Hurricane Maria crashed into Puerto Rico as a Category 4 storm that left horrendous flooding and infrastructure failure in its wake and killed 10 people. The aftermath may prove to be as deadly, for Maria knocked out power to 100% of the island, and residents also lack gas and running water while facing dwindling food supplies. Governor Ricardo Rossello has made numerous public pleas for aid to the Pentagon and Congress as his residents face months without power restoration. Rossello now describes the U.S. territory as sitting on the brink of a “humanitarian crisis”:
“Puerto Rico, which is part of the United States, can turn into a humanitarian crisis. To avoid that, recognize that we Puerto Ricans are American citizens; when we speak of a catastrophe, everyone must be treated equally.”
Yet the U.S. hasn’t completely left Puerto Rico in the lurch. FEMA is on the ground, and the National Guard (courtesy of some states) has made efforts to bring supplies to ailing residents, although the no-communication factor (zero internet and barely any cell service) has hampered efforts. Speaking of cell service, some pockets of airwaves do exist along the island’s highways, where people have gathered in hopes of hearing that their relatives are safe.
Meanwhile, Congress has been hammering things out with House Speaker Paul Ryan issuing assurances that they’re working on it, but the new fiscal year doesn’t begin until October 1. Further, Congressional leaders state that they cannot act without damage assessments and “a formal disaster request from the Trump administration.” These requirements probably won’t be fulfilled until sometime in the first half of October, and FEMA will hit funding roadblocks before then (more on that later).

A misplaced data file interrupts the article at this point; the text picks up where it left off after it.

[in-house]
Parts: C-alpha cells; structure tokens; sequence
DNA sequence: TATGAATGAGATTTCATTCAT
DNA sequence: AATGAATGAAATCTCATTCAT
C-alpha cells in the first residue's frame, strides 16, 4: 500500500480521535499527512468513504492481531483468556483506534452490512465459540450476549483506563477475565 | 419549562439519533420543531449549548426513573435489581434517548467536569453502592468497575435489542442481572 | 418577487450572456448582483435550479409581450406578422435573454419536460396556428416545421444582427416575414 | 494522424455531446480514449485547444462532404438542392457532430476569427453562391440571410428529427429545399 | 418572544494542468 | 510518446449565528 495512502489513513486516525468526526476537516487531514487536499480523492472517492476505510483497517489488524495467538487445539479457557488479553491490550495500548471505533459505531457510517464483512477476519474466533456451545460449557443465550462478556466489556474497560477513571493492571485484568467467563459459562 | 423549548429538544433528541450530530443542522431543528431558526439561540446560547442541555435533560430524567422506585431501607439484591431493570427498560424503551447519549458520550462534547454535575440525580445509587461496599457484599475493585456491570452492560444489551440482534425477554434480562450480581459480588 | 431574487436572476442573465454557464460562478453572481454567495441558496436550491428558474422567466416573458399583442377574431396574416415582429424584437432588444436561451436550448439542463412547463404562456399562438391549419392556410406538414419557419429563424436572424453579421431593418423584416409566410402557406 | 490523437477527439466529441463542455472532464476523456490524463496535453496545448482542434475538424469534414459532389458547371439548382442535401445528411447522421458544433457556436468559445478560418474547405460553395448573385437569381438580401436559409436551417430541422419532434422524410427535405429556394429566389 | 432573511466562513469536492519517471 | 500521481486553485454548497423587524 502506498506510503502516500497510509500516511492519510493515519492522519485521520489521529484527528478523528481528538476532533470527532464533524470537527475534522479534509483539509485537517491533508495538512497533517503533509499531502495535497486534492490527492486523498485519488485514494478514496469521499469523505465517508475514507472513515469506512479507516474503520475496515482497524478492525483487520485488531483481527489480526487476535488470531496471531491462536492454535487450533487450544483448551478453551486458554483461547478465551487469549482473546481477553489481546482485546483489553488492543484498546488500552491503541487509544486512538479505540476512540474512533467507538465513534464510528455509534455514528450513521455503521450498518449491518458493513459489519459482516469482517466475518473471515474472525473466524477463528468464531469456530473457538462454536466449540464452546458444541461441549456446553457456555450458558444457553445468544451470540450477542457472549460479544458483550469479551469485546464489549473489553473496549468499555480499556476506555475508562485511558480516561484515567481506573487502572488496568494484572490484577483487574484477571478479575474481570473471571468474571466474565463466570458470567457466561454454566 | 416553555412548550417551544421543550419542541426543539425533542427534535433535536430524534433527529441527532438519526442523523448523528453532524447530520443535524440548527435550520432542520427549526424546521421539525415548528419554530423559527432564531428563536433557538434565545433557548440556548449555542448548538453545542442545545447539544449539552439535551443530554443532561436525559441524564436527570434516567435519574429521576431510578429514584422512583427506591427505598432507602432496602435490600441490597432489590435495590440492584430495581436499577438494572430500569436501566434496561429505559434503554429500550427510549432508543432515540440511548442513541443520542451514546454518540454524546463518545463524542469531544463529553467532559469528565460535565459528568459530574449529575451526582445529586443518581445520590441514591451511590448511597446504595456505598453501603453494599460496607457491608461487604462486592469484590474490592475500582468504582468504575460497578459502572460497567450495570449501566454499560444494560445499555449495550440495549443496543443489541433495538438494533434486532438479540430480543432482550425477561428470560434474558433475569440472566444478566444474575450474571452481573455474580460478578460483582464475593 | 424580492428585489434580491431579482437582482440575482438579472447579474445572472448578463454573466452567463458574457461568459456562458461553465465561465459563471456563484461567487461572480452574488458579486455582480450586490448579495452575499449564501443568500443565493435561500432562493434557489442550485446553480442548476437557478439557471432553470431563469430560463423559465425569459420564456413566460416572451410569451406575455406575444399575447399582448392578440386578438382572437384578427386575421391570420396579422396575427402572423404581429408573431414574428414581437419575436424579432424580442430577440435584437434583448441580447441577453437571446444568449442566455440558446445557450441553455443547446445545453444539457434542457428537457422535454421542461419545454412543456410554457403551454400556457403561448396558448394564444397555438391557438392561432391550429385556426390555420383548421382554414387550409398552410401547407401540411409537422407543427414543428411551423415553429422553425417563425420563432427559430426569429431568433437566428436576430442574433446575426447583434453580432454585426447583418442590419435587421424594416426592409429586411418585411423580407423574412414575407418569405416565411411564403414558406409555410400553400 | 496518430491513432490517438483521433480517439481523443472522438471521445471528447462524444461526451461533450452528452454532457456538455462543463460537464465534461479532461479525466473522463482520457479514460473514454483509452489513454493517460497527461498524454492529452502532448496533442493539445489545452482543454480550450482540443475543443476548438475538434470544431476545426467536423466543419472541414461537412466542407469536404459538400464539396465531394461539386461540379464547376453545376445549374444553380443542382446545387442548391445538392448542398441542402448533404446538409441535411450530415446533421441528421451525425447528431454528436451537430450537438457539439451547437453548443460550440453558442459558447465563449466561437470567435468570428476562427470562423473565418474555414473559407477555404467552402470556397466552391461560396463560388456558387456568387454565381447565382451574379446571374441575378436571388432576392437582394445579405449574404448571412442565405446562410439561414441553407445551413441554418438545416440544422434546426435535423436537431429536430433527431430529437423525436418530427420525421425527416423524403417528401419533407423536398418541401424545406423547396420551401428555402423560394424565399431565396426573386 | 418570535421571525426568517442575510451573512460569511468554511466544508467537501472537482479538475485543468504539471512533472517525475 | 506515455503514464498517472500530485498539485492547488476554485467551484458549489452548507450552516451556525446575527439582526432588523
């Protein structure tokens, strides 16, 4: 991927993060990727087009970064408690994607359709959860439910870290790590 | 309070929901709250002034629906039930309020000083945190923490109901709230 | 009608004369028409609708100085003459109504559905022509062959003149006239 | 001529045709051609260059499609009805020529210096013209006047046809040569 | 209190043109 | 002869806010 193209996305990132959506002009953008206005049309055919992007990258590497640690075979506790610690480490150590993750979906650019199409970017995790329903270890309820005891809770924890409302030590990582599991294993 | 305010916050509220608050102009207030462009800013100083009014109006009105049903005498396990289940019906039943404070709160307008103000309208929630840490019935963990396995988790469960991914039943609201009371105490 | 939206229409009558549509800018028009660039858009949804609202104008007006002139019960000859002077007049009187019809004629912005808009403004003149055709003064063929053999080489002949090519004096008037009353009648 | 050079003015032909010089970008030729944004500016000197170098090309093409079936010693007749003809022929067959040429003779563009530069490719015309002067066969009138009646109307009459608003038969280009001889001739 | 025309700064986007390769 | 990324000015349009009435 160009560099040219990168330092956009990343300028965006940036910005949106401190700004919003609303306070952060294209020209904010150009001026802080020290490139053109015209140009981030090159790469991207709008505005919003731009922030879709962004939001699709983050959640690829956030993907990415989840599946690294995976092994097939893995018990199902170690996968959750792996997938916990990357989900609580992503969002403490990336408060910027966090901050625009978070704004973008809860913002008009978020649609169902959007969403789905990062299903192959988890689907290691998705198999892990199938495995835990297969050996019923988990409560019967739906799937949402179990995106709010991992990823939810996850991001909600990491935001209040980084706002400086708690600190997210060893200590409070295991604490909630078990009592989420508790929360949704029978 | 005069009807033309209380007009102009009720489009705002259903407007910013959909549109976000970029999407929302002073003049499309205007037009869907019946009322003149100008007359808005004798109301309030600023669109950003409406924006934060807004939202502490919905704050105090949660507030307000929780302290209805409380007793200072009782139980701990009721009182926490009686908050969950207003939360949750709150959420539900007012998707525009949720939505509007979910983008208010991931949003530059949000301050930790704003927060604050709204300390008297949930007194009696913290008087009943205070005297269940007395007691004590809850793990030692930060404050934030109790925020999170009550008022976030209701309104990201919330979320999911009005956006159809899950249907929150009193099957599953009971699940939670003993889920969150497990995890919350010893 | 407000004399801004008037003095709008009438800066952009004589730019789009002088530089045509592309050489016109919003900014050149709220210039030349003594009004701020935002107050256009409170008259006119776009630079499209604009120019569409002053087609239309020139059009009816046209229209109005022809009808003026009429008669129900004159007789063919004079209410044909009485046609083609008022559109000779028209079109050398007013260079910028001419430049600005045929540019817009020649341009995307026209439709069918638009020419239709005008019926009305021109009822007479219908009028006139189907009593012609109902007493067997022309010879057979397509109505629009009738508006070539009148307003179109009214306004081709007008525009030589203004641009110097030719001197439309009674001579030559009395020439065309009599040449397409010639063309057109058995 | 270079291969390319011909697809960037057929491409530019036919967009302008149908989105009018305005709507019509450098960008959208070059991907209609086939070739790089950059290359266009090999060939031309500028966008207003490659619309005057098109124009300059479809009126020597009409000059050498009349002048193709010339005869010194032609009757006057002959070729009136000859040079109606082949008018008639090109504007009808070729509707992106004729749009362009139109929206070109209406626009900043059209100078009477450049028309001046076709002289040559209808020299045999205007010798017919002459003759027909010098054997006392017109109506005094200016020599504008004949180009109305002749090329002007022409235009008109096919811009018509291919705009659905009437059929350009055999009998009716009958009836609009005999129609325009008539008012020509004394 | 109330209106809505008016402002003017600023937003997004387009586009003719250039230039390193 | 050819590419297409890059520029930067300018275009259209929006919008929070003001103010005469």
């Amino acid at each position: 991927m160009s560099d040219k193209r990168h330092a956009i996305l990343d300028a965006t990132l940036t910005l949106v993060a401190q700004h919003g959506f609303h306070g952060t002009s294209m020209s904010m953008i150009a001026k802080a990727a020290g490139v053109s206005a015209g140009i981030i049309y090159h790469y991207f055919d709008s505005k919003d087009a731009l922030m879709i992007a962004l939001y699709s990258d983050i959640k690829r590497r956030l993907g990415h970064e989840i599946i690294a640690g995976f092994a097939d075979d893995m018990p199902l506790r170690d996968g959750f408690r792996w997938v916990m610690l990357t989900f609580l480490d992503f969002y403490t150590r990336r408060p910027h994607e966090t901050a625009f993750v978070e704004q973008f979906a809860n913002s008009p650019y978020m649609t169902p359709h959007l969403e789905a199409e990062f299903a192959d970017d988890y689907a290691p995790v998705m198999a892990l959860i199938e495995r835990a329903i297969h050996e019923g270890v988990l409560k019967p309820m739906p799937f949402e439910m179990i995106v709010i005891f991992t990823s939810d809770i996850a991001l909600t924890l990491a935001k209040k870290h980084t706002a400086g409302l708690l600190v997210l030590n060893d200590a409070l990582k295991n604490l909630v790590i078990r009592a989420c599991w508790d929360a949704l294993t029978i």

To further complicate matters, Puerto Rico’s precarious economy (following a decade-long recession) could translate into impossible-to-meet conditions on any federal aid they receive:
Puerto Rico essentially declared bankruptcy earlier this year, by a procedure that Congress made possible last summer. Should the Federal Emergency Management Agency waive its typical requirement that localities pay a 25 percent match for federal aid dollars? Jenniffer Gonzalez-Colon, the island’s nonvoting congressional representative, says it should. Sens. Elizabeth Warren, Chuck Schumer, and Robert Menendez have endorsed that idea.
Later on, the fiscal control board put in place by that law will have to decide whether to continue with its austerity program, which is projected to inflict several more years of recession in order to keep paying off the island’s debts.
Likewise, FEMA is stretching its available resources while “drawing from the same $15.3 billion pot of money” that Congress approved for Hurricane Harvey and Irma relief efforts in Houston and Florida. Still, FEMA head Brock Long has delivered 700 personnel to Puerto Rico, where they have delivered “more than 1.5 million meals, 1.1 million liters of water and nearly 12,000 emergency roofing kits.” It’s understood, however, that FEMA will soon run out of cash, given all of the ongoing hurricane recovery operations along the U.S. Gulf and East Coasts.
As for President Trump, he finally tweeted about Puerto Rico (after being roundly called out for ignoring the U.S. territory on Twitter while obsessing over football and the national anthem) on Monday night. He acknowledged the deepening crisis but also managed to slam the country’s “massive debt … owed to Wall Street and the banks, which sadly must be dealt with.”